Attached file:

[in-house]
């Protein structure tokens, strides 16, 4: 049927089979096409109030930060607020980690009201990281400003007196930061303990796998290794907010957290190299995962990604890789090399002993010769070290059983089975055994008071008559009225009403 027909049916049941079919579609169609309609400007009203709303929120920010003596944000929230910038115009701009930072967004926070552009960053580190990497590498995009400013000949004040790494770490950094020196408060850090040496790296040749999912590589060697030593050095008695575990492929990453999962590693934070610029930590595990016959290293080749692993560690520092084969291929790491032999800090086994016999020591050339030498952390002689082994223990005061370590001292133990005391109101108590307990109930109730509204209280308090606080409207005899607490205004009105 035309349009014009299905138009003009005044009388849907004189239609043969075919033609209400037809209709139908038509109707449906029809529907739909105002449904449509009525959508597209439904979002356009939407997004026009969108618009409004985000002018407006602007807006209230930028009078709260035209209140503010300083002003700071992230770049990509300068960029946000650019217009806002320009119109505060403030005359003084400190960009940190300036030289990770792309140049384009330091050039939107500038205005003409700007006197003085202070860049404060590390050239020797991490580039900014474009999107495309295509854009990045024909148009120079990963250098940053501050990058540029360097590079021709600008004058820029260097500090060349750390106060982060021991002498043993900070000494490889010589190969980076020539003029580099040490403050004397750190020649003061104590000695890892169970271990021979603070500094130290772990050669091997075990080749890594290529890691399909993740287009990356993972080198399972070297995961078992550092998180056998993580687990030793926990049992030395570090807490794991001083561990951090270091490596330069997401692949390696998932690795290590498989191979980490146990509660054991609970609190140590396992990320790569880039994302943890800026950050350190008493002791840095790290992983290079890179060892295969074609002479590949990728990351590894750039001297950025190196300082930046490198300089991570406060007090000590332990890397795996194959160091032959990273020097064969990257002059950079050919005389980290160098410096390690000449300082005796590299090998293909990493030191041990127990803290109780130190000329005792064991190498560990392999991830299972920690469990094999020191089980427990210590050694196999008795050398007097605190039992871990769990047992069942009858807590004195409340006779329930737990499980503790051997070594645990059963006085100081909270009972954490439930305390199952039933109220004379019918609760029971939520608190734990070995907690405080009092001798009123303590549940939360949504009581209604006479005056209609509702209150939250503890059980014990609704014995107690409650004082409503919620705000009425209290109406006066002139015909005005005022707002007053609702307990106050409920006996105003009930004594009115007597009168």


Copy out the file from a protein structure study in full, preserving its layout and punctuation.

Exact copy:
[in-house]
């Protein structure tokens, strides 16, 4: 049927089979096409109030930060607020980690009201990281400003007196930061303990796998290794907010957290190299995962990604890789090399002993010769070290059983089975055994008071008559009225009403 027909049916049941079919579609169609309609400007009203709303929120920010003596944000929230910038115009701009930072967004926070552009960053580190990497590498995009400013000949004040790494770490950094020196408060850090040496790296040749999912590589060697030593050095008695575990492929990453999962590693934070610029930590595990016959290293080749692993560690520092084969291929790491032999800090086994016999020591050339030498952390002689082994223990005061370590001292133990005391109101108590307990109930109730509204209280308090606080409207005899607490205004009105 035309349009014009299905138009003009005044009388849907004189239609043969075919033609209400037809209709139908038509109707449906029809529907739909105002449904449509009525959508597209439904979002356009939407997004026009969108618009409004985000002018407006602007807006209230930028009078709260035209209140503010300083002003700071992230770049990509300068960029946000650019217009806002320009119109505060403030005359003084400190960009940190300036030289990770792309140049384009330091050039939107500038205005003409700007006197003085202070860049404060590390050239020797991490580039900014474009999107495309295509854009990045024909148009120079990963250098940053501050990058540029360097590079021709600008004058820029260097500090060349750390106060982060021991002498043993900070000494490889010589190969980076020539003029580099040490403050004397750190020649003061104590000695890892169970271990021979603070500094130290772990050669091997075990080749890594290529890691399909993740287009990356993972080198399972070297995961078992550092998180056998993580687990030793926990049992030395570090807490794991001083561990951090270091490596330069997401692949390696998932690795290590498989191979980490146990509660054991609970609190140590396992990320790569880039994302943890800026950050350190008493002791840095790290992983290079890179060892295969074609002479590949990728990351590894750039001297950025190196300082930046490198300089991570406060007090000590332990890397795996194959160091032959990273020097064969990257002059950079050919005389980290160098410096390690000449300082005796590299090998293909990493030191041990127990803290109780130190000329005792064991190498560990392999991830299972920690469990094999020191089980427990210590050694196999008795050398007097605190039992871990769990047992069942009858807590004195409340006779329930737990499980503790051997070594645990059963006085100081909270009972954490439930305390199952039933109220004379019918609760029971939520608190734990070995907690405080009092001798009123303590549940939360949504009581209604006479005056209609509702209150939250503890059980014990609704014995107690409650004082409503919620705000009425209290109406006066002139015909005005005022707002007053609702307990106050409920006996105003009930004594009115007597009168």